Covid-19 survivors speak out

Covid-19 survivors speak out

MASERU-AT almost every hospital in the country, patients showing signs of Covid-19 are wheeled in being daily.
“Am I going to survive?” many of them ask.

With figures of Covid-19 related deaths rising in recent weeks, alarm bells are ringing and many of those who test positive for the virus, or even just remotely feel some of its symptoms, fear for the worst.
The latest statistics from the National Covid-19 Secretariat (Nacosec) show that 85 people have died of Covid-19 since April last year.
According to Prime Minister Moeketsi Majoro, the death rate has risen four times since last week.

Critics say the figures are being downplayed, claiming many more cases are going unrecorded.
Yet, amid the trepidation, many more people are surviving the virus, although the rates of recoveries still need to be improved.
According to the Nacosec statistics, out of 5 203 positive people only 1 572 have recovered.
thepost tracked Basotho who got infected and survived. Below are their stories:

Advocate Teboho Mojapela, 50, leader of Socialist Revolutionary (SR).
When Advocate Mojapela was invited for a ‘world class party” in Bloemfontein in October last year, he never thought the event would be the source of his misery.
Contracting Covid-19 was the last thing on his mind.
All seemed well at first.

“I did not feel sick immediately after returning from the party,” he says.
He says he was in Cape Town soon after the party when he began experiencing a cough and “some discomfort” so he visited a pharmacy for some medication, thinking it was a simple flu.
It was after his return from Cape Town that the signs really kicked in, as his health deteriorated.
“My sense of smell was completely gone. I could not taste bitter or sweet foods.”
“It was moving from bad to worse.”

He rushed to a nearby hospital, got tested and the result came positive for Covid-19.
“That did not shock me. My response was to quickly develop a positive mindset.”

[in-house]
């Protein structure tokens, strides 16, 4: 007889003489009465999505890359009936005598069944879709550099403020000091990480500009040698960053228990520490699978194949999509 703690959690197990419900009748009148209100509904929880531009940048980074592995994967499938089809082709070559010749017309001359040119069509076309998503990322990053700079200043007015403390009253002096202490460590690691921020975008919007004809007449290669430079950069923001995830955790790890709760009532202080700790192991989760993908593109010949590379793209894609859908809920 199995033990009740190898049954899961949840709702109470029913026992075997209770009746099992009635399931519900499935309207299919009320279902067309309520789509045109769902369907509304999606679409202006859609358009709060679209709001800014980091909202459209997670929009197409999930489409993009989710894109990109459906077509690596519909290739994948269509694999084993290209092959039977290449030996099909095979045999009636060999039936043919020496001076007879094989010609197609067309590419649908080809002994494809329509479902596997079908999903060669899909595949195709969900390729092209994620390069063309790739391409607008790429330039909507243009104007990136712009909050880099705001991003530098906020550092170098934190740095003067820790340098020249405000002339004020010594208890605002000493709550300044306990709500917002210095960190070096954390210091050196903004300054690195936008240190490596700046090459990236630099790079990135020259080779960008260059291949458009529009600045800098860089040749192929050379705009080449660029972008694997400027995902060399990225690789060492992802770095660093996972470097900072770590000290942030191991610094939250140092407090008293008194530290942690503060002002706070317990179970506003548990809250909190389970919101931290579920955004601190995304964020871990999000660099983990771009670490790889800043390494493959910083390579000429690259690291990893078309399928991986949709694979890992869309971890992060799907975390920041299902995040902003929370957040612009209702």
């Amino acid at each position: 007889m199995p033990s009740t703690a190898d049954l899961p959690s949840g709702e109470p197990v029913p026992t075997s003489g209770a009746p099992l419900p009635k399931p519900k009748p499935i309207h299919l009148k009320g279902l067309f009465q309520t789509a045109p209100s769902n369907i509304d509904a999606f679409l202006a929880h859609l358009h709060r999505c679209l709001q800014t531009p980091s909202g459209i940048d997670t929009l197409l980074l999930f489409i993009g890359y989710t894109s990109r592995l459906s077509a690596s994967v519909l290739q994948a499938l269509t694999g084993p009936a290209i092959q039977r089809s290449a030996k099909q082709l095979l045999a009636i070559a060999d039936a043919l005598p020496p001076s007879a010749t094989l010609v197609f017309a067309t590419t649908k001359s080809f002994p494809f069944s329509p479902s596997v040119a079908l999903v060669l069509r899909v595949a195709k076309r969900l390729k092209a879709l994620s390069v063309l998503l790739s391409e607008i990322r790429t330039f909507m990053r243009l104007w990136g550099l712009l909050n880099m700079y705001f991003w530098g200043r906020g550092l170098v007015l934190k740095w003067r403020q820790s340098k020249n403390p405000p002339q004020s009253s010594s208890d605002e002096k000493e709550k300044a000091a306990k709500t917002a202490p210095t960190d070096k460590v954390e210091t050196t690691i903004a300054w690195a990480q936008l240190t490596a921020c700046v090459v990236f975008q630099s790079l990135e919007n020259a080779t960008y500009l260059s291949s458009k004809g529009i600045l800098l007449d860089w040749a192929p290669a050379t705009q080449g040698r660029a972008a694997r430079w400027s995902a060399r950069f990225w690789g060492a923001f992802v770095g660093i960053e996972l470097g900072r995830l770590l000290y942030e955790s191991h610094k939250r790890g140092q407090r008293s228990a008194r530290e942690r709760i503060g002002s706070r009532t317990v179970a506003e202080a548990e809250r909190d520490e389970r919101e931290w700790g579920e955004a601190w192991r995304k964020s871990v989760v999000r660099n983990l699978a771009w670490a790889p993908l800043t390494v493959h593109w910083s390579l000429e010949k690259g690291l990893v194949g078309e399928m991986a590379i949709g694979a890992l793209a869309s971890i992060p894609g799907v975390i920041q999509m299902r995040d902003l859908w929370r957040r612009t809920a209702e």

He says his bodyguard and a worker at home also tested positive, and they all began their journey to recovery.

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Often, people would chip in with all sorts of advice, some of it wild.
“People who get infected are frustrated by a myriad of advice they get after testing positive. These people would stress you.”
As a political leader, he decided to make his status public to encourage others that they can beat the disease.

“I am not a coward. I am a leader,” says Adv Mojapela, criticising the government for what he said was a poor response to the pandemic.
“People are dying and this is negligence on the part of government,” Adv Mojapela says.
The government has previously responded to such criticism by saying it is trying its best and has deployed an array of resources to manage the virus outbreak.

Bofihla ’Neko is a stand-up comedian popularly known as Lilaphalapha.
’Neko tried prayers, church rituals and local herbs.
It all failed to work, until he went to see a doctor.
’Neko was called to perform with two of his colleagues in Qwa-Qwa, South Africa, in December.

The show never went ahead, but the invitation possibly led him to contract Covid-19.
He says the group had tests done in Lesotho but South African port officials at the Butha-Buthe border post were not convinced and wanted to verify the authenticity of the tests before allowing them in.
“We were kept in a room where people kept entering and leaving while we waited,” he says.

’Neko says they decided to cancel their trip, but the horror was just starting.
While at home a few days after the ordeal at the border, he woke up one morning feeling sick.
“I felt like vomiting.”

At first, he thought it was because of the fish he had eaten.
“I even made a post on Facebook saying I was poisoned by a fish I had eaten. I later deleted it,” he says.
As a church goer, he says he woke up conducting some of his church rituals in a bid for divine intervention.

The next day, he visited a radio station but he felt uncomfortable as he was sweating profusely.
He says he also had a severe headache.
“I tried some local herbs. It all came to naught. After two weeks I told myself that I had to see a doctor,” he says.
“The doctor said he could tell that I was Covid-19 positive by merely looking at me,” he says. “I tested positive.”
’Neko says he was given some medication and his health started to improve.

“I was able to sleep better that night.”
He says he was ordered to stay in isolation for two weeks.
A day later, he was asked to see a doctor for a check-up.
His advice is that Basotho should confirm their status with medical doctors than taking things into their own hands.

“Being a Covid patient is a traumatic experience. People should seek medical attention as soon as they feel the symptoms.”
A positive attitude is also key to survival, he says.
“When people get their results, they become sick and their lives deteriorate,” he says.

Majara Molupe

Previous Covid battle: bullets are flying
Next Brace for the worst, Majoro warns

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